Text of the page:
There seem to be cycles in our society when we expect our institutions to behave in progressive and purposeful ways, while at other times in the cycle there is a trend to be preoccupied with the immediate bottom line. Such conservative thinking discourages policy development and planning; planning staff and research and development personnel are let go as “unnecessary middle-level managers.” The disadvantages soon become evident, and then the cycle changes. As a nation we have been through a twelve-year cycle of conservatism, but now the tide appears to be turning. Unfortunately, the excesses of the recent past have left huge deficits and debts that will impede our nation and our institutions for some time to come.
But that is all the more reason for careful policy development, and it is likely that we shall see much more of it in the future. However, governments and all our agencies and institutions, primarily as a result of litigation and court orders, have recently begun to establish mechanisms for more sharply defining their policies and procedures, and those mechanisms provide the route for our inputs into the policy-making process. Among them are the following:
1. Regulation writing. Legislation is generally very broad in scope and leaves to the operating agencies the responsibility for developing the necessary policies, procedures, regulations, and so on. This is the process called “administrative law.” Thirty years ago, this was likely to be a haphazard process that too frequently was never formally done or committed to writing. However, as a result of lawsuits from clients, families, staff, and so on, governments have instituted a whole set of legally mandated procedures for “administrative rule making.” The procedures almost always provide for public hearings and comments and suggestions from interested individuals and organizations. This is where the inputs of human service educators should be made through the following steps:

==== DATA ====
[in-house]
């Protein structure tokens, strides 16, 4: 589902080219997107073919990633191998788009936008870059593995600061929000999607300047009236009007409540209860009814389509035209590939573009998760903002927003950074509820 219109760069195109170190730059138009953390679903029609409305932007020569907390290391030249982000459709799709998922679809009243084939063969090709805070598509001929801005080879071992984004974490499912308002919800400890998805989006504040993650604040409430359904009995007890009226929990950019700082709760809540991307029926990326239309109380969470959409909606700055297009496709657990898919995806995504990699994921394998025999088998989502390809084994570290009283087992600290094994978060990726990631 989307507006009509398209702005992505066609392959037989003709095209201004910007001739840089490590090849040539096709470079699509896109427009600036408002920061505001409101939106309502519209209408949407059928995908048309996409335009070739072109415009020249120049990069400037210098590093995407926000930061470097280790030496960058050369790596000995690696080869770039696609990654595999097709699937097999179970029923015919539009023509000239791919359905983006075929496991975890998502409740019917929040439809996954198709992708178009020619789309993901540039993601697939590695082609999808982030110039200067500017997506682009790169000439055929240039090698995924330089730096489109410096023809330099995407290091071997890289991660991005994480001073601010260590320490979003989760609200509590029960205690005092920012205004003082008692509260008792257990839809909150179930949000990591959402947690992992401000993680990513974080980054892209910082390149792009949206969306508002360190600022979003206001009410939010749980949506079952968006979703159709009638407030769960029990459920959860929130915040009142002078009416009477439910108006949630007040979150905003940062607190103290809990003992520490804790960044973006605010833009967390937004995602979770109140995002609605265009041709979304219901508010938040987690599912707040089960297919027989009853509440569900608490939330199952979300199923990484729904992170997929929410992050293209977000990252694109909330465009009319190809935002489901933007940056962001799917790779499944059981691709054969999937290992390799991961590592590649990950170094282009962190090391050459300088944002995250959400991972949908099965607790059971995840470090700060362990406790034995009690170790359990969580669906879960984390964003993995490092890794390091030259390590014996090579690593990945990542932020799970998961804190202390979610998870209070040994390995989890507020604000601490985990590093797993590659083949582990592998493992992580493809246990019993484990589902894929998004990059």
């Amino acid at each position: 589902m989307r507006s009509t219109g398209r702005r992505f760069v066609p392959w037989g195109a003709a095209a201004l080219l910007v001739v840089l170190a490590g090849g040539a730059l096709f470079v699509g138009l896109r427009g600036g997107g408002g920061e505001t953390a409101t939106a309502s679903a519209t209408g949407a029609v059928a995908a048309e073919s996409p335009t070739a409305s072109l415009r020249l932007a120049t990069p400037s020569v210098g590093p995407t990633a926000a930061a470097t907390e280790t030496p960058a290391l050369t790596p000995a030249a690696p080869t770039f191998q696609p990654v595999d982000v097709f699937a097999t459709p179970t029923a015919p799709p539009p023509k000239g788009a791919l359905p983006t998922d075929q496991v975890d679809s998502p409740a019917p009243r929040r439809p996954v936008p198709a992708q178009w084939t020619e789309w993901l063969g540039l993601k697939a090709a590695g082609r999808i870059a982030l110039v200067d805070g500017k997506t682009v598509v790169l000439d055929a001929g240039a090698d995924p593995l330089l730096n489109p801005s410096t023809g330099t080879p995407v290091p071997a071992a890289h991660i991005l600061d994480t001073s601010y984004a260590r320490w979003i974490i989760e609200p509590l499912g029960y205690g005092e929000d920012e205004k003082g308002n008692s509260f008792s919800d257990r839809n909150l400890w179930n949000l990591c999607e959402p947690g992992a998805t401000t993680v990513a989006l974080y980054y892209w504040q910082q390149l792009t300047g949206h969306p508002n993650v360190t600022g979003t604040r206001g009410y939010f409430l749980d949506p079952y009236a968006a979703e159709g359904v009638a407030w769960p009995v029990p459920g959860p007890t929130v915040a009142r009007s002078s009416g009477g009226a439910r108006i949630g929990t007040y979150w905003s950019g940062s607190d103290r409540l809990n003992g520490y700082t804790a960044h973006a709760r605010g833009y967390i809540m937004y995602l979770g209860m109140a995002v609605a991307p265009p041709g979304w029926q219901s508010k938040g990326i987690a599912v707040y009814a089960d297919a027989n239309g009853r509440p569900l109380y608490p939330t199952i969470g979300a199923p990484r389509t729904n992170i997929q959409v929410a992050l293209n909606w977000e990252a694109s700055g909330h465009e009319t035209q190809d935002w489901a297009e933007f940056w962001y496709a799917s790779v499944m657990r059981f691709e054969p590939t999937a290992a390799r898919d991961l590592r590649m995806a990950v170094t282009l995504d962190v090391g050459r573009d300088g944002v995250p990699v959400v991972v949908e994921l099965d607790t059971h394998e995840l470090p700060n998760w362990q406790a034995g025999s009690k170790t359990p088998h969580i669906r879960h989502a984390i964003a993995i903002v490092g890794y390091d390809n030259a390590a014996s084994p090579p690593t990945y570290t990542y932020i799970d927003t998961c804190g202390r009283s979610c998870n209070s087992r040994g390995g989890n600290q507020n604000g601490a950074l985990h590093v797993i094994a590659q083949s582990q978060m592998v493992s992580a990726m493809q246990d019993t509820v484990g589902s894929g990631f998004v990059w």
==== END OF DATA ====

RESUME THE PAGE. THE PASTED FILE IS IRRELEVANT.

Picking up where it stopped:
a. Learn the legal requirements and procedures of the administrative rule-making process for the relevant units of government and get on their mailing lists to receive notices of public hearings, dates, names of responsible official persons to receive comments, and so on for the writing of specific regulations.